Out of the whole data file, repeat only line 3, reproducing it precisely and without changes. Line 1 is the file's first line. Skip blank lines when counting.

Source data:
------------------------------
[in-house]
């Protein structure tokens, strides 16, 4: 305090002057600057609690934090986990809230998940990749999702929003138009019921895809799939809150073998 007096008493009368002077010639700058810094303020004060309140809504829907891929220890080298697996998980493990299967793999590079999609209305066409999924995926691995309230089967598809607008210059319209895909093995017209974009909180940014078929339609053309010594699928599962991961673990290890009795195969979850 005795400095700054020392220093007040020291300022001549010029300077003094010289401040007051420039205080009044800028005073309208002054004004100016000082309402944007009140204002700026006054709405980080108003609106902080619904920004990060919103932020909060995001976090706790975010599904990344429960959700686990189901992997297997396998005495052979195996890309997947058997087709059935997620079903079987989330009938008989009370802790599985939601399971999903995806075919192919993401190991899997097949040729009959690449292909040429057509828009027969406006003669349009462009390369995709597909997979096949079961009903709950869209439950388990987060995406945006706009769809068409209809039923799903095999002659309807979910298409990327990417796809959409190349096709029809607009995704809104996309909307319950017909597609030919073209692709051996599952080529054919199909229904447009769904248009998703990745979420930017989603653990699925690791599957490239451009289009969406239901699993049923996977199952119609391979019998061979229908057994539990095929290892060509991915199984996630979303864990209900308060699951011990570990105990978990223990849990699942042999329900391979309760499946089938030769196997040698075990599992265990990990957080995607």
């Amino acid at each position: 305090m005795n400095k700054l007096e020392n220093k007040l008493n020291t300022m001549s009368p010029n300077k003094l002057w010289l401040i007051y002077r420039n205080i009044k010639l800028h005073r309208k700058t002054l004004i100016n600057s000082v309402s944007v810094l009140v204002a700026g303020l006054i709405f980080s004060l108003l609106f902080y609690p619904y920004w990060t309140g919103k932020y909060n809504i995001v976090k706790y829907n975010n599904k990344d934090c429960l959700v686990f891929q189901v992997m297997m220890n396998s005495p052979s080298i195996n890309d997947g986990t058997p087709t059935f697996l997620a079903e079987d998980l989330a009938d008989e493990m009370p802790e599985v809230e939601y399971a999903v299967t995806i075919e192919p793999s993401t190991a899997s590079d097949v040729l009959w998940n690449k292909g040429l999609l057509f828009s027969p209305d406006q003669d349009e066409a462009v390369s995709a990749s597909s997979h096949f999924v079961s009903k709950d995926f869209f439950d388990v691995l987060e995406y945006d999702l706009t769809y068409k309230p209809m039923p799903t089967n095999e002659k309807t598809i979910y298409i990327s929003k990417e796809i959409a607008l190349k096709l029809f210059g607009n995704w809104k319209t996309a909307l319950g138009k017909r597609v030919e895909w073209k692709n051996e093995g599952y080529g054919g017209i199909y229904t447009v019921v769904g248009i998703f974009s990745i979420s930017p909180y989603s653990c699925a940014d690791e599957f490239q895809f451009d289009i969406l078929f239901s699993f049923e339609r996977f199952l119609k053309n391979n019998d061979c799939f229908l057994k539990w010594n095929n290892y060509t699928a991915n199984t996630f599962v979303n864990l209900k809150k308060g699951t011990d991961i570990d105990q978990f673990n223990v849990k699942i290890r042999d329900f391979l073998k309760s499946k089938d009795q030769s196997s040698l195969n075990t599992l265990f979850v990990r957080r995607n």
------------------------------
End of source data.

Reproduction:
């Amino acid at each position: 305090m005795n400095k700054l007096e020392n220093k007040l008493n020291t300022m001549s009368p010029n300077k003094l002057w010289l401040i007051y002077r420039n205080i009044k010639l800028h005073r309208k700058t002054l004004i100016n600057s000082v309402s944007v810094l009140v204002a700026g303020l006054i709405f980080s004060l108003l609106f902080y609690p619904y920004w990060t309140g919103k932020y909060n809504i995001v976090k706790y829907n975010n599904k990344d934090c429960l959700v686990f891929q189901v992997m297997m220890n396998s005495p052979s080298i195996n890309d997947g986990t058997p087709t059935f697996l997620a079903e079987d998980l989330a009938d008989e493990m009370p802790e599985v809230e939601y399971a999903v299967t995806i075919e192919p793999s993401t190991a899997s590079d097949v040729l009959w998940n690449k292909g040429l999609l057509f828009s027969p209305d406006q003669d349009e066409a462009v390369s995709a990749s597909s997979h096949f999924v079961s009903k709950d995926f869209f439950d388990v691995l987060e995406y945006d999702l706009t769809y068409k309230p209809m039923p799903t089967n095999e002659k309807t598809i979910y298409i990327s929003k990417e796809i959409a607008l190349k096709l029809f210059g607009n995704w809104k319209t996309a909307l319950g138009k017909r597609v030919e895909w073209k692709n051996e093995g599952y080529g054919g017209i199909y229904t447009v019921v769904g248009i998703f974009s990745i979420s930017p909180y989603s653990c699925a940014d690791e599957f490239q895809f451009d289009i969406l078929f239901s699993f049923e339609r996977f199952l119609k053309n391979n019998d061979c799939f229908l057994k539990w010594n095929n290892y060509t699928a991915n199984t996630f599962v979303n864990l209900k809150k308060g699951t011990d991961i570990d105990q978990f673990n223990v849990k699942i290890r042999d329900f391979l073998k309760s499946k089938d009795q030769s196997s040698l195969n075990t599992l265990f979850v990990r957080r995607n």